“We recently visited the National Automobile Dealers Association (NADA) conference in North America, where there was a new focus: inventory-based decision-making utilising intelligent technology. As we progress through 2024 and beyond, intelligent technology is going to be a growing asset for many companies to help enhance the customer experience.

“We know that the conversation around AI has been equally split between mistrust and potential over the past 12 months, but there is no getting away from the benefits and functionalities that AI, used correctly, could bring to many industries and customers, including those in the motor retail sector.”

While Carwow and Marketing Delivery emphasise volume and variety, Martin Dew, digital solutions director at Autoweb Design, thinks customisation is a key trend this year.

“Software development methods and tools have come such a long way, even since I was programming software at university 20 years ago. This has led to the emergence of highly specialised software companies who focus on creating software that does one thing really well. In some cases, like us, they may produce a few pieces of specialised software but not one monolithic solution. Outside the automotive sector it is commonplace to set up software ecosystems that are unique to a company that uses it, but when broken down is all widely used software with architecture that makes it talk to other software easily.

“From the dealer’s perspective, they might be used to seeking a software provider to cover everything they want to do. The reality is that one vendor can’t specialise in everything to the degree that they are best in class. We advocate for an approach of integrating (hopefully) our solutions with world-class providers of business process systems.”

Carol Fairchild, chief operating officer at CitNOW Group, believes many dealers will need to invest in their digital customer touchpoints across sales and aftersales to increase competitiveness. He touches on key points of greater volume and more channels as examples.

“The latest digital tools will be key to driving this, with Artificial Intelligence (AI) set to play an increasingly important role in content creation. For example, Auto Imaging’s AI technology analyses images for used car listings to ensure they reach the highest OEM and network standards, ensuring consistency across retail groups while reducing time to web and improving staff efficiency.

“The importance of video continues to grow for motor retailers – it bridges the gap between customer and retail teams and enables faster approval for work identified in aftersales. In a recent survey conducted by CitNOW Group, 70% of retailers indicated that their aftersales teams are not maximising all revenue opportunities, and many have already increased their use of video to help address such concerns. CitNOW saw the overall use of video increase by 11% across sales and aftersales during 2023 compared with the previous year, enabling a record-breaking 12.9 million videos in just twelve months.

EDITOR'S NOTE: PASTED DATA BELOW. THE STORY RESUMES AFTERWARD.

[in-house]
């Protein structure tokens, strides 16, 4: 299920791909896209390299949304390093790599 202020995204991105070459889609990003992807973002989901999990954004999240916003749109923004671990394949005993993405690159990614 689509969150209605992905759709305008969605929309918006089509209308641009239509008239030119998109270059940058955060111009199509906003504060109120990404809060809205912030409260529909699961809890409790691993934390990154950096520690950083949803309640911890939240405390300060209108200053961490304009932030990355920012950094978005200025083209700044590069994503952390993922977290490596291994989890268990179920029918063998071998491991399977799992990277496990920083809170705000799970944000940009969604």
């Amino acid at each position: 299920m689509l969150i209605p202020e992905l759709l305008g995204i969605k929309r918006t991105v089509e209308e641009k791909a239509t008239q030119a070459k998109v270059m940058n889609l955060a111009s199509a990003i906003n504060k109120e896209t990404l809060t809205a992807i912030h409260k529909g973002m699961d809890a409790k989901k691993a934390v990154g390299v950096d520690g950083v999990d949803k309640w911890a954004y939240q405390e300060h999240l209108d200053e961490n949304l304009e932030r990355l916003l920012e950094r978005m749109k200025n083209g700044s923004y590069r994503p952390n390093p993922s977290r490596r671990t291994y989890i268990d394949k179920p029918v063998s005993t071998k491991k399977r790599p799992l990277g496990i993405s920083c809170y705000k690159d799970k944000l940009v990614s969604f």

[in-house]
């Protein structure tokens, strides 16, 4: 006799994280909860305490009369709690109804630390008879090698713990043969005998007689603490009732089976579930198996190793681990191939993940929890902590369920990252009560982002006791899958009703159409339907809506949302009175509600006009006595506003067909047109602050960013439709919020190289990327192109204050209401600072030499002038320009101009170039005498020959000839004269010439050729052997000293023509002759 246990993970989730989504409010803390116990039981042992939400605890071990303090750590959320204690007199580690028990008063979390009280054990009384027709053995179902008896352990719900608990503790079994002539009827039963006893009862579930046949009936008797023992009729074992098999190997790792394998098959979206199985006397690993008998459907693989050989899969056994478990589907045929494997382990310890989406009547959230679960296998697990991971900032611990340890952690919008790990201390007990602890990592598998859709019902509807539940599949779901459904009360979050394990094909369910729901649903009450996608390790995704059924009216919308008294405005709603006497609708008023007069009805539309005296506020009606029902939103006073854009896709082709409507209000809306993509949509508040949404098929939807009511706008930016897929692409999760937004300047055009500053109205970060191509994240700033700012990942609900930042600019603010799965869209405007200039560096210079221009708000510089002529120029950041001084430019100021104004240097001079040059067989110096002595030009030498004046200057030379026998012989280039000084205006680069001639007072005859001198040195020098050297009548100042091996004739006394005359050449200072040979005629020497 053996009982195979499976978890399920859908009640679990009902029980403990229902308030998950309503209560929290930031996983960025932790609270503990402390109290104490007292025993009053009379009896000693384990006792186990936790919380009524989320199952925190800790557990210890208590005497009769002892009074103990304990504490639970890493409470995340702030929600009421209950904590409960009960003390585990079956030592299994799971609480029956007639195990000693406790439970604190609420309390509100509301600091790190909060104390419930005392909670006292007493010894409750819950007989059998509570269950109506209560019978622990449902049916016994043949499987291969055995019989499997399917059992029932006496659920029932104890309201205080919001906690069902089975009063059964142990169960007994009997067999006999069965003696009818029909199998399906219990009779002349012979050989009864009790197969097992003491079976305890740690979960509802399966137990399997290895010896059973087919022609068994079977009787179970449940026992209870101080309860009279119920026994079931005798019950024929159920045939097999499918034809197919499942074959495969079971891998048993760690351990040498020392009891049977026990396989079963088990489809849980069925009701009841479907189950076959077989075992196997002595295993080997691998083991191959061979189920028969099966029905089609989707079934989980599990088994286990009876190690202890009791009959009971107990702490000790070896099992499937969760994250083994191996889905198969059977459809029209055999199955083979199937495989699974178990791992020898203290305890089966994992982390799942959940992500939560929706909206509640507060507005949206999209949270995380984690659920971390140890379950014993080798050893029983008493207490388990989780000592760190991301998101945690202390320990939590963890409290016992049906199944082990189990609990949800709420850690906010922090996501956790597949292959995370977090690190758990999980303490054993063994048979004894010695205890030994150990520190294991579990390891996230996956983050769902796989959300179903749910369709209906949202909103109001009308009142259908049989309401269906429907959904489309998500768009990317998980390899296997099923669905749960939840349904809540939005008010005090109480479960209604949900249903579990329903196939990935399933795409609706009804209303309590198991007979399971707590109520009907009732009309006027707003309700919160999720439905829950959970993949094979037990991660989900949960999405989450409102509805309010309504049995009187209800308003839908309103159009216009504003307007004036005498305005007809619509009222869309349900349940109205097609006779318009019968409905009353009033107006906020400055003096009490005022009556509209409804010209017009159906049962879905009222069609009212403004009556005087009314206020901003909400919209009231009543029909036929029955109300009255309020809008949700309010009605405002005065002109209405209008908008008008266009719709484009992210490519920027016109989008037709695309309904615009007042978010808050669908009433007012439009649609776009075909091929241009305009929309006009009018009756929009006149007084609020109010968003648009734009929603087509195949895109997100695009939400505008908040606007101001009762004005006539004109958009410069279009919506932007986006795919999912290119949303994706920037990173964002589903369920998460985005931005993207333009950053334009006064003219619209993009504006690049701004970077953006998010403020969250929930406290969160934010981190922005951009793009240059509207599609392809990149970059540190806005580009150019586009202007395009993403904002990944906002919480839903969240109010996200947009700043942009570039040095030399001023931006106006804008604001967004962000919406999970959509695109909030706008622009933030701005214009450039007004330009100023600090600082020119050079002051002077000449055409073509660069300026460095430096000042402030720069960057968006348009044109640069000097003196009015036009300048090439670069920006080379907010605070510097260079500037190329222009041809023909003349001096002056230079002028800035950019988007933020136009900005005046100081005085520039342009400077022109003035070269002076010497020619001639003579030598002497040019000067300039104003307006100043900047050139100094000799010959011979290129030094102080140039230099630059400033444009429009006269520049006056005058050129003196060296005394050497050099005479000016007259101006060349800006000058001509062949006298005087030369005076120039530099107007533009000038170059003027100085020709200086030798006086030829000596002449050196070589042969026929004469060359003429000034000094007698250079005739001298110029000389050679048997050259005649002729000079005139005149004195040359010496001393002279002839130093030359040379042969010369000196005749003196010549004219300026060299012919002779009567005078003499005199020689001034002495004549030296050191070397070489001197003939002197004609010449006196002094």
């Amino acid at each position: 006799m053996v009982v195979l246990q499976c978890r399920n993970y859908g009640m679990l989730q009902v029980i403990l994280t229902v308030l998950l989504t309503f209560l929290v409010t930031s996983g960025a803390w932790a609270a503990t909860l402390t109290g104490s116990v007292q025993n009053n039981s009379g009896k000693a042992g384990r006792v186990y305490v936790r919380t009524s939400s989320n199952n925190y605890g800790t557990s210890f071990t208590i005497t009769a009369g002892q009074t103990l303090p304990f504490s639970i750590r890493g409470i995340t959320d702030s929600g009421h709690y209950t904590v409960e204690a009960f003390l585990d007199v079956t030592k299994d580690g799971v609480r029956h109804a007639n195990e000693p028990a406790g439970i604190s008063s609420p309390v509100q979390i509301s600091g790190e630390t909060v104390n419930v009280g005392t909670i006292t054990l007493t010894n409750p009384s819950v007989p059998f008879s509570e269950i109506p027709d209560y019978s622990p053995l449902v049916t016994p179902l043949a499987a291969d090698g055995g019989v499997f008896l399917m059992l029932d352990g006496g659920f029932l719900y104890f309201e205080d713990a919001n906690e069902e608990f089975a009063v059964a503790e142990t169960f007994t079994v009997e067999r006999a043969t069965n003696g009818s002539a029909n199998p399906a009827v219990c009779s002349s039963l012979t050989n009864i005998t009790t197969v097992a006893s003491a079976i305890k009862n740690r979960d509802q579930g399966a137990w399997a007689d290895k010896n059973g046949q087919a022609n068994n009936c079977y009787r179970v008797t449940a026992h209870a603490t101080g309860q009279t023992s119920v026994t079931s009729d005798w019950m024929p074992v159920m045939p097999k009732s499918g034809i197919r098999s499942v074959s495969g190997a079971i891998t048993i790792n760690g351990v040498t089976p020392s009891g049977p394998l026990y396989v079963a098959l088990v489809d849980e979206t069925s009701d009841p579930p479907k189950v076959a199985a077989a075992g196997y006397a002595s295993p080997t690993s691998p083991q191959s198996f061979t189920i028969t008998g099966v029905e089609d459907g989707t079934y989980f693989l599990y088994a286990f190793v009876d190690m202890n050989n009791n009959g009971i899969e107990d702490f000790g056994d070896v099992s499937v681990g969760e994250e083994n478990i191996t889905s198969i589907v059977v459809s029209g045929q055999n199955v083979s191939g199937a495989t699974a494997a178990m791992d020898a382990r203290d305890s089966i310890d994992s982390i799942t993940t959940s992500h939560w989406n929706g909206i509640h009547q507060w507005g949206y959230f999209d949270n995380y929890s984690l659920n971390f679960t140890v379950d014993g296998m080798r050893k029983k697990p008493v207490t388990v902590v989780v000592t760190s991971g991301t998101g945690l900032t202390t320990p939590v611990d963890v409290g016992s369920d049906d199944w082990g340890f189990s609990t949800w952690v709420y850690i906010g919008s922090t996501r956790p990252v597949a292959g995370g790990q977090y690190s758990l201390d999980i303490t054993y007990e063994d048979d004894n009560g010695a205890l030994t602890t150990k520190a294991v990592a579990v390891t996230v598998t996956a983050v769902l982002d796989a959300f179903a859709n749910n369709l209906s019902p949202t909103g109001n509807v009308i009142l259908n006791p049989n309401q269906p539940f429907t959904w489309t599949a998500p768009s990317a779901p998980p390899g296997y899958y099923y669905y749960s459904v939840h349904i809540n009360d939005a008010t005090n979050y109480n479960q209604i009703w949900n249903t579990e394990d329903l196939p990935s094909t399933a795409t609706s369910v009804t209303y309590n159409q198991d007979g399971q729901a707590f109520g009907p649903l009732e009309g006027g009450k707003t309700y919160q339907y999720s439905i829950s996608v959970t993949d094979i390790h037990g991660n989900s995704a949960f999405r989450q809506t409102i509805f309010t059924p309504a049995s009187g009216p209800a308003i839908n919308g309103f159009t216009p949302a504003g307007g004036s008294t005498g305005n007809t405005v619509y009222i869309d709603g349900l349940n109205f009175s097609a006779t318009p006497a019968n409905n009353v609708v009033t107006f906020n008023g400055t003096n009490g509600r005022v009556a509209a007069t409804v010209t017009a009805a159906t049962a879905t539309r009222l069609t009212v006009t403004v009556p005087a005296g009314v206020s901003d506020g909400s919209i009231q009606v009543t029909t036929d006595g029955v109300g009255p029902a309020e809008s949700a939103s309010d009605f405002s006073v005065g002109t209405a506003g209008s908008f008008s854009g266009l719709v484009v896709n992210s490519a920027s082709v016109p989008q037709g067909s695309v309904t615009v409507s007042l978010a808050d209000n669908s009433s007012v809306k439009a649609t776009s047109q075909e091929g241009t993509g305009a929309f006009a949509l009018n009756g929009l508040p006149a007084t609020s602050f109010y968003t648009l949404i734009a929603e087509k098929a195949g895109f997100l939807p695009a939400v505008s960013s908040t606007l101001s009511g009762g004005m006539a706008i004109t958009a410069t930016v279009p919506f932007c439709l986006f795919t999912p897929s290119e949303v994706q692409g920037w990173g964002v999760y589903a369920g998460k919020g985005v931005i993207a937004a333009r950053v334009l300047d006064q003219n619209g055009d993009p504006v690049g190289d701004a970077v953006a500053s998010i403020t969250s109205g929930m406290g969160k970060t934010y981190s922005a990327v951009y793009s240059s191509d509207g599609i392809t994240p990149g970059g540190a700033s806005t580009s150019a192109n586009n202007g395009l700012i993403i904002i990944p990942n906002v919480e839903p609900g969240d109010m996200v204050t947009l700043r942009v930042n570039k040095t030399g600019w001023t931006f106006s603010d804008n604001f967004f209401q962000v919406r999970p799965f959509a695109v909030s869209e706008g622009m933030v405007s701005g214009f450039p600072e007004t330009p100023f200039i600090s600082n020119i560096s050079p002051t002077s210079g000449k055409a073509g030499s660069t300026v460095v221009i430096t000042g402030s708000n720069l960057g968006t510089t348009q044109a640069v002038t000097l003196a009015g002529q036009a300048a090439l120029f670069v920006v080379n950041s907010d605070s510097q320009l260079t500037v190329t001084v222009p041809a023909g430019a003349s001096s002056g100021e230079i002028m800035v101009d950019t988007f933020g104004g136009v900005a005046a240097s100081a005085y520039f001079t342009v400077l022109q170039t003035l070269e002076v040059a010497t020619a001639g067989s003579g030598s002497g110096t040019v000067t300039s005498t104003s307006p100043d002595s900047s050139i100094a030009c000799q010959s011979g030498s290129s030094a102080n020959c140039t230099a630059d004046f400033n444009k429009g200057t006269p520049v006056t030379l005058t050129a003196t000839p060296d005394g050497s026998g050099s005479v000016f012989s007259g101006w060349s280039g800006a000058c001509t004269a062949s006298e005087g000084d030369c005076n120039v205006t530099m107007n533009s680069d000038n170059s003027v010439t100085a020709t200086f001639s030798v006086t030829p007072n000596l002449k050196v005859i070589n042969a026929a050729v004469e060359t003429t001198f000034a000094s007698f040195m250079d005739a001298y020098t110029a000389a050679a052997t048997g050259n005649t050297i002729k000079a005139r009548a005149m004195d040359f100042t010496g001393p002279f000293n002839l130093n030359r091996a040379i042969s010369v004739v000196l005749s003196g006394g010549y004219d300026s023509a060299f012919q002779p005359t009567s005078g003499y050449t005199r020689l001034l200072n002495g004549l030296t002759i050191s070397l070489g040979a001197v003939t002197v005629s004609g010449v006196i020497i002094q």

For Keyloop, connectivity is the key trend for dealers. Graham Stokes, VP sales for UKI and APAC, Keyloop, said: “The seamless connection of customers with vehicles and services is easier than ever before through the use of apps and dedicated platforms. These allow for an enhanced and more tailored customer experience, and we expect adoption of such tools to continue growing over the coming year.

“Connectivity is also being improved within vehicles, allowing valuable insights on performance and consumer behaviour to be shared directly with dealers and OEMs – who are also benefiting from improved data and knowledge sharing through digital platforms.

“Another topic of growing interest within the industry is artificial intelligence – with potential uses including improving customer interactions, both through personalised experiences and enhancing operational efficiency for dealers.

“In a rapidly evolving industry, retailers and OEMs must recognise and harness the potential of technology to effectively navigate and support their transition towards a promising future.

Organisations that successfully leverage these digital trends will gain a competitive advantage and be able to position themselves for success.”

So there you have it, number crunching data, omnichannel, connectivity, efficiencies and customisation are key digital trends dealers can expect to see more of in coming years. The future is hybrid with AI looming large across the sector.